Wayne and Dietrich then starred in The Spoilers, a 1942 film about the Klondike gold rush, which included a spectacular fight scene between Wayne and Randolph Scott. The film marked the end of the affair between the stars, an ending that Wayne apparently did not approve. He was obsessed with Dietrich. But Wayne was a conflicted man. While he adored Dietrich, he also loved his life as a father and a family man. The affair and inevitable rumors destroyed Wayne's marriage to his first wife, divided the family. He was eventually rejected by Dietrich, as well. According to the Davis biography, Wayne's obsession over the popular and flirtatious Hollywood star became painful and depressing at a time when he should have been celebrating his success.

"Reap the Wild WInd"

Trailer Screenshot from the 1942 film "Reap the Wild Wind."
Trailer Screenshot from the 1942 film "Reap the Wild Wind." | Source

World War II

The beginning of World War II inspired celebrities worldwide to serve their countries. Jimmy Stewart, Henry Fonda, Elvis Presley and many others appeared in short films in the theaters intended to inspire the American public. According to the Davis biography, Wayne would have been exempt from military service and the draft because he had four children at the start of World War II, but he felt it was his duty to enlist. He was rejected due to numerous injuries he received during the filming of his early western movies when he performed his own stunts.

Wayne also developed an inner ear problem during underwater filming scenes while making the film Reap the Wild Wind, which was Paramount's most popular film released in 1941, but a tremendous physical strain on John Wayne.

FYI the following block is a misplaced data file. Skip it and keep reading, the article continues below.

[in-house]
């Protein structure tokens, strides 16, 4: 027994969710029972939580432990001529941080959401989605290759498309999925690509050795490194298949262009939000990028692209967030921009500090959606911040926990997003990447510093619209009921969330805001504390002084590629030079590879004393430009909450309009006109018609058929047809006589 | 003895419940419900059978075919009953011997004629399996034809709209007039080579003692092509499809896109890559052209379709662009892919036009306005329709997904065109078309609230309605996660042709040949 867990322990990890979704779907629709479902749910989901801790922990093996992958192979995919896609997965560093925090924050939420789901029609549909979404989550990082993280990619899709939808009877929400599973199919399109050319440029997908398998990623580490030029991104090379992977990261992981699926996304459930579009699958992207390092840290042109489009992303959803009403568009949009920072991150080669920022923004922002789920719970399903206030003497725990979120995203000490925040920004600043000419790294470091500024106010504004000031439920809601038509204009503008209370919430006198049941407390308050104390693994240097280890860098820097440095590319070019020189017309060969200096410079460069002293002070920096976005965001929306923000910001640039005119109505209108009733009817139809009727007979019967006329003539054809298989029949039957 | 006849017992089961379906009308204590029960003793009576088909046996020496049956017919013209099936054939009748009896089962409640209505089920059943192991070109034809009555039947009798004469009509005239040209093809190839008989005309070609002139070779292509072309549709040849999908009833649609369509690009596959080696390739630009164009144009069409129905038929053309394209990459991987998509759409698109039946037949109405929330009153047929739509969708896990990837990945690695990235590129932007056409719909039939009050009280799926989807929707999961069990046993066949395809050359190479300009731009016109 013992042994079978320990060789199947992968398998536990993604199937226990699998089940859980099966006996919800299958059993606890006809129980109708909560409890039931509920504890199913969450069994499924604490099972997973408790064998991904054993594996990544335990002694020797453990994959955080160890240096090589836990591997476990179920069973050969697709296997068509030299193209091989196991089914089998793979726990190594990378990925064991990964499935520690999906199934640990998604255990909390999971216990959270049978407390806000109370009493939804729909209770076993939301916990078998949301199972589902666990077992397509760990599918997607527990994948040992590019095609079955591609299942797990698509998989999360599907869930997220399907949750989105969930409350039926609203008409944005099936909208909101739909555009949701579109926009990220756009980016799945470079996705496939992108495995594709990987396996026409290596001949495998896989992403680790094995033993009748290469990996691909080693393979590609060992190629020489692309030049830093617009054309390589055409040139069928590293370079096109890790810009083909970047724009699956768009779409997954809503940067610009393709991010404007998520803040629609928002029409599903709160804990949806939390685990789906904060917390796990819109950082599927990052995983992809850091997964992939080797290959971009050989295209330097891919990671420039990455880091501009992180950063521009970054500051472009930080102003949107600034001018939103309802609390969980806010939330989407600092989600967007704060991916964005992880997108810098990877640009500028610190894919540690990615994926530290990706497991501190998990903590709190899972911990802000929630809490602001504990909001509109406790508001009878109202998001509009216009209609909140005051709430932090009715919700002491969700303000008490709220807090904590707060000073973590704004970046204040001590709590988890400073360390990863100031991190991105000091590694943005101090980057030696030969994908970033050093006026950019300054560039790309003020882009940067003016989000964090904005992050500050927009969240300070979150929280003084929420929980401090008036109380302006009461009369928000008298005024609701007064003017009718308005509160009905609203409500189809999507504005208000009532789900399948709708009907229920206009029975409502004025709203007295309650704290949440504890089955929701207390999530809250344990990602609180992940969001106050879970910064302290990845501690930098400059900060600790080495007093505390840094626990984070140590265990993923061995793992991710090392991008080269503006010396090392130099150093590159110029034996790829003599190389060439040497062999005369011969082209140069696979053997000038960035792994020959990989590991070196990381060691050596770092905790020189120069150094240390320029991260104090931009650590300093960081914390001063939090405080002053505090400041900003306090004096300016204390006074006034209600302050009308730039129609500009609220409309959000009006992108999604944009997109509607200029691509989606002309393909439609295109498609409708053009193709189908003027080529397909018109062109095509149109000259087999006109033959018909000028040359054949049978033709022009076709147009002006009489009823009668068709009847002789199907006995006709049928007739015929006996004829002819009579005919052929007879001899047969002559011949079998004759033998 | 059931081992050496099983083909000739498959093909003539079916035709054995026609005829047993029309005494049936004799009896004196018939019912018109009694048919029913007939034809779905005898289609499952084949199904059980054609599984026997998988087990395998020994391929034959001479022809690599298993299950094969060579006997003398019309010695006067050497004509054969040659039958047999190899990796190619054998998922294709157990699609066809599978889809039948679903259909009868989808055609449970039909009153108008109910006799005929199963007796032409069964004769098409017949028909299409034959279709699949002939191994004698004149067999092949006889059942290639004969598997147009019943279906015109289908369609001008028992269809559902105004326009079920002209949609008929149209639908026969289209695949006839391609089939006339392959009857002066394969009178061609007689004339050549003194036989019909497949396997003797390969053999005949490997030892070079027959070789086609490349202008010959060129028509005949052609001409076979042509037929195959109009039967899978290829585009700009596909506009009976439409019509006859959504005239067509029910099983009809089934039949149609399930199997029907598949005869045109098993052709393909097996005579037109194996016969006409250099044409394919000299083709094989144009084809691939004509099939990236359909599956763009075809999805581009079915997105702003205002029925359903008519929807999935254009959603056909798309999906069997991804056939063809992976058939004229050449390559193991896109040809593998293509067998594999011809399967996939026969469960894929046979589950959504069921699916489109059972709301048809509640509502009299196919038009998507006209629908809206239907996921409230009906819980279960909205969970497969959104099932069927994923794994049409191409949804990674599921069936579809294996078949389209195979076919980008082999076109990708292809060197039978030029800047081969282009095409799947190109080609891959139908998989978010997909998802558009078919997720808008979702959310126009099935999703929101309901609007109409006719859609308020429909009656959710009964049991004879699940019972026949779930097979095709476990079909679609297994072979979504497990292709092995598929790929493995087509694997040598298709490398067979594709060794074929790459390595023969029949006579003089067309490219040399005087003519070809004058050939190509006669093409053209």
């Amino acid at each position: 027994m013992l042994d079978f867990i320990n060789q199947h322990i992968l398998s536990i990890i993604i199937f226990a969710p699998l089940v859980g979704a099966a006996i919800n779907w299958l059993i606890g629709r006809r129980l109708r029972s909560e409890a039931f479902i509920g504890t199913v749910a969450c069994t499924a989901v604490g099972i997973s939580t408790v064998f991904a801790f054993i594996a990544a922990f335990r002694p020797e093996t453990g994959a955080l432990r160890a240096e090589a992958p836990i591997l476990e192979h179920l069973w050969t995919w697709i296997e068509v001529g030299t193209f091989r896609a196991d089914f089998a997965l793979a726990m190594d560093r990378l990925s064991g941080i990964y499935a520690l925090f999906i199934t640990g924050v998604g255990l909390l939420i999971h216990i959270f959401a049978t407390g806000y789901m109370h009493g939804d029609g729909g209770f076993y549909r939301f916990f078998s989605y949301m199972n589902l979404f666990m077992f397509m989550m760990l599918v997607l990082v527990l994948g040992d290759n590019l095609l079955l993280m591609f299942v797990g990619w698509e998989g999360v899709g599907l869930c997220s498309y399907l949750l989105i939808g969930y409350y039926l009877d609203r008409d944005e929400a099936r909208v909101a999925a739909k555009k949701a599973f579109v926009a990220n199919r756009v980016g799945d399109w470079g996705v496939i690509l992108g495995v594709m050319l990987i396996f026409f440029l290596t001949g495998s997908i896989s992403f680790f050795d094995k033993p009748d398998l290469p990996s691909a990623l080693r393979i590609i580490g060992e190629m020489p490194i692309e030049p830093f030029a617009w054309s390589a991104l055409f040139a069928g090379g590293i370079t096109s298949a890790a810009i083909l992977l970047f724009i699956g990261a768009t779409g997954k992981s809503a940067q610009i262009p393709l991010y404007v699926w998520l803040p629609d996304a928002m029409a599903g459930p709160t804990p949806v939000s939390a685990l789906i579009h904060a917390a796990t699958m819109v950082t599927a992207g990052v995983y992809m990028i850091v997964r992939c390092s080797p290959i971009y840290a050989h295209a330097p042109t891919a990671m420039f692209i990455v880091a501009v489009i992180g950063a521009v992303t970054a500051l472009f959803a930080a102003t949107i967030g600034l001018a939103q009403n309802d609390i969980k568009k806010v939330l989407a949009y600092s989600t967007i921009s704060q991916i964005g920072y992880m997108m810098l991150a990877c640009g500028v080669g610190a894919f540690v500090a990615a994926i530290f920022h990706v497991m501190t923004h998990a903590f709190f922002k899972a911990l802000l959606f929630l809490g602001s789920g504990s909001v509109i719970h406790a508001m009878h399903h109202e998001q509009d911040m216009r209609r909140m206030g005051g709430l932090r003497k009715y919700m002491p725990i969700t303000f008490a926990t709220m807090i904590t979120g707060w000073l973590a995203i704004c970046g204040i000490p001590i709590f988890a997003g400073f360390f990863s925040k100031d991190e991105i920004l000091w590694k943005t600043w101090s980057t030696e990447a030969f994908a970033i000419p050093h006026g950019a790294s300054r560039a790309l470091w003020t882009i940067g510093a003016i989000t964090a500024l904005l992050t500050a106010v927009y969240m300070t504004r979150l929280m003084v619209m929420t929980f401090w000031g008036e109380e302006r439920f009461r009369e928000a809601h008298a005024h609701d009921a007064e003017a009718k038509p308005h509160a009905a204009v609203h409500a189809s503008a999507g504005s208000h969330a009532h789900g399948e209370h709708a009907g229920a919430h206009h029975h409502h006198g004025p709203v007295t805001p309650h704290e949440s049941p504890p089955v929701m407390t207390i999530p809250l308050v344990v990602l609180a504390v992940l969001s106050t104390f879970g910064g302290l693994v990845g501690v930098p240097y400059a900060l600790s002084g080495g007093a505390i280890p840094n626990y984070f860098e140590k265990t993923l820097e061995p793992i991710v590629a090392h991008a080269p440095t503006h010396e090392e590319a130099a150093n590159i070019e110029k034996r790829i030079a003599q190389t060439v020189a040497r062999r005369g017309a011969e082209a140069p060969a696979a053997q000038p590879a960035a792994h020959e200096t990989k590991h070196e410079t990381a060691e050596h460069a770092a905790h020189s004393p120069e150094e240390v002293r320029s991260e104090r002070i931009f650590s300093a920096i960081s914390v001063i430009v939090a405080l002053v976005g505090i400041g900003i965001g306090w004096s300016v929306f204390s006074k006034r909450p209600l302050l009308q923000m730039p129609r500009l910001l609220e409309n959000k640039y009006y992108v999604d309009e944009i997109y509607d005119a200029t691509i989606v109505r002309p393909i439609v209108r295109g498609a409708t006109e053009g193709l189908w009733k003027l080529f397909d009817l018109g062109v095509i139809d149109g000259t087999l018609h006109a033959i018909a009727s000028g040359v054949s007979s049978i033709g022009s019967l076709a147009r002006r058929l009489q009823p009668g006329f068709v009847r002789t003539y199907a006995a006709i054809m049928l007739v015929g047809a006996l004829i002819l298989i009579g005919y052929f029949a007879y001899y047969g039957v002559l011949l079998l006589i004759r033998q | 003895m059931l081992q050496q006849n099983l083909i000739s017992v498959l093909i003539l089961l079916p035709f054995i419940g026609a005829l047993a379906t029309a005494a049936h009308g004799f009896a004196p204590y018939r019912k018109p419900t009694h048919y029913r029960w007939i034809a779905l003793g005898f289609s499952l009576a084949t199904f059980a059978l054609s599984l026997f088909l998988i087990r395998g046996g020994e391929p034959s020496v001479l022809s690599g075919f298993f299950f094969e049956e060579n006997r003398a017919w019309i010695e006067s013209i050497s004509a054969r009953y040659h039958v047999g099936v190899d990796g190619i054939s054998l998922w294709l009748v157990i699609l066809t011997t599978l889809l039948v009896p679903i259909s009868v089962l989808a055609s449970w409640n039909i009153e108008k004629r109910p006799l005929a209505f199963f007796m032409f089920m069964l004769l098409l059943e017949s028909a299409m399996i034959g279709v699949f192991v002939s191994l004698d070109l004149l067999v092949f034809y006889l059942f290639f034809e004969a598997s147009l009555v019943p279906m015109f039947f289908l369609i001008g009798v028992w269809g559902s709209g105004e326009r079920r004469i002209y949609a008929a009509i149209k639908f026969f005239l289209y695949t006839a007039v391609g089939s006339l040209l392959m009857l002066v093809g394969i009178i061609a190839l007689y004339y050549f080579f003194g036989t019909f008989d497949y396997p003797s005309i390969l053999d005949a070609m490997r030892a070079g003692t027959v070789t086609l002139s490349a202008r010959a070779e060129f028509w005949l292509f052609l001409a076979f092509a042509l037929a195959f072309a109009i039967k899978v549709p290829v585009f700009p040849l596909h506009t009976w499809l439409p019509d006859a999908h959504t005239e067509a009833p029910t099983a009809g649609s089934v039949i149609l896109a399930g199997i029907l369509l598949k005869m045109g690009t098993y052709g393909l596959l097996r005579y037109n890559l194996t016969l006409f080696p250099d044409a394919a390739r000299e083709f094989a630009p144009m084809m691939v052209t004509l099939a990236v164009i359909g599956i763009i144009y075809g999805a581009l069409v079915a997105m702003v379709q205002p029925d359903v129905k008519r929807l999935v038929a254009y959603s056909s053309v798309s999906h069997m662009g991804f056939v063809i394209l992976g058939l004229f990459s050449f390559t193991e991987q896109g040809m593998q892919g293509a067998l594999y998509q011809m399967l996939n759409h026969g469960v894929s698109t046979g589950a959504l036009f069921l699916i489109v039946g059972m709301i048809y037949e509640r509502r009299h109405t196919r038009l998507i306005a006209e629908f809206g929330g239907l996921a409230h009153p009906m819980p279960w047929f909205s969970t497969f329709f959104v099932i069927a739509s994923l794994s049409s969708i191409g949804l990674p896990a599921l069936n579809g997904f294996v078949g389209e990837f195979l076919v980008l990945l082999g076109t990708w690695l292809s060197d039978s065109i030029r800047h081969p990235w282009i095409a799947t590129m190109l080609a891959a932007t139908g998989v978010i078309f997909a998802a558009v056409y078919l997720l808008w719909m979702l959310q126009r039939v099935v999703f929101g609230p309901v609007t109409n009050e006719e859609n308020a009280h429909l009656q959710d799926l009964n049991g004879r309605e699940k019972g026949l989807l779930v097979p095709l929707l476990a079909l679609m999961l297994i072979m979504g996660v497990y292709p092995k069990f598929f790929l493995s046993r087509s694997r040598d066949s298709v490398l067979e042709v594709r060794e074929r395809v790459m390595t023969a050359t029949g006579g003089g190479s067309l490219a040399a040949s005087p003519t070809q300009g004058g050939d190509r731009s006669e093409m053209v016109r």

According to Wayne's daughter, Aissa, who also wrote a biography of her father, John Wayne was devestated by his inability to enlist. Studio executives encouraged Wayne to appear in military films in order to inspire the American public's views on the war, but Wayne was a proud man who hated the thought that anyone, particularly his competitors in Hollywood, would think of him as a coward because he did not fight in the war. He did endure some criticism about his numerous appearances in war films and lack of actual miliatry experience. When Audey Murphy, one of the most highly decorated soldiers in the U.S. returned from service and started his career in Hollywood the pressure on Wayne increased, but he could not convince military personnel to see past his physical injuries.

Wayne in "The Searchers"

John Wayne in a trailer screenshot from "The Searchers."
John Wayne in a trailer screenshot from "The Searchers." | Source

Working with John Ford

Eventually, John Wayne did find a way to serve his country during World War II in a Field Photographic Unit for the Office of Strategic Services with director John Ford. In his biographer, writer Ronald L. Davis tells of how Wayne contacted Ford and asked if he could also join Ford's unit, but Wayne was urged to support the war effort through films.

Wayne eventually starred in more than twenty John Ford movies, including Donovan's Reef; She Wore a Yellow Ribbon; The Horse Soldiers; The Quiet Man; Stagecoach; The Man who Shot Liberty Valance; Rio Grande; and the 1956 blockbuster The Searchers. Wayne’s appearance in The Searchers is believed to be his most powerful acting performance.

"She Wore a Yellow Ribbon"

Joanne Dru and John Wayne, trailer screenshot from "She Wore a Yellow Ribbon."
Joanne Dru and John Wayne, trailer screenshot from "She Wore a Yellow Ribbon." | Source

Favorite Films

As a fan of John Wayne, what is your favorite film genre in which he excelled?

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Director and Producer

Wayne eventually moved into directing and producing and started a number of film studios, including Batjac, named after the fictional shipping company in The Wake of the Red Witch with Gail Russell.

He produced twenty films and directed five, including the 1960 film The Alamo, which brought him another Oscar nomination.

John and Pilar Wayne

John and Pilar Wayne at the John Wayne Theatre opening at Knott's Berry Farm in 1971.
John and Pilar Wayne at the John Wayne Theatre opening at Knott's Berry Farm in 1971. | Source

Family Life

John Wayne met Josephine Alicia Saenz while he was still a student at the University of Southern California, but her parents disapproved of their relationship because Wayne's parents were in the process of a divorce and they were not Catholic. Nevertheless, Wayne and Saenz were married on June 24,1933.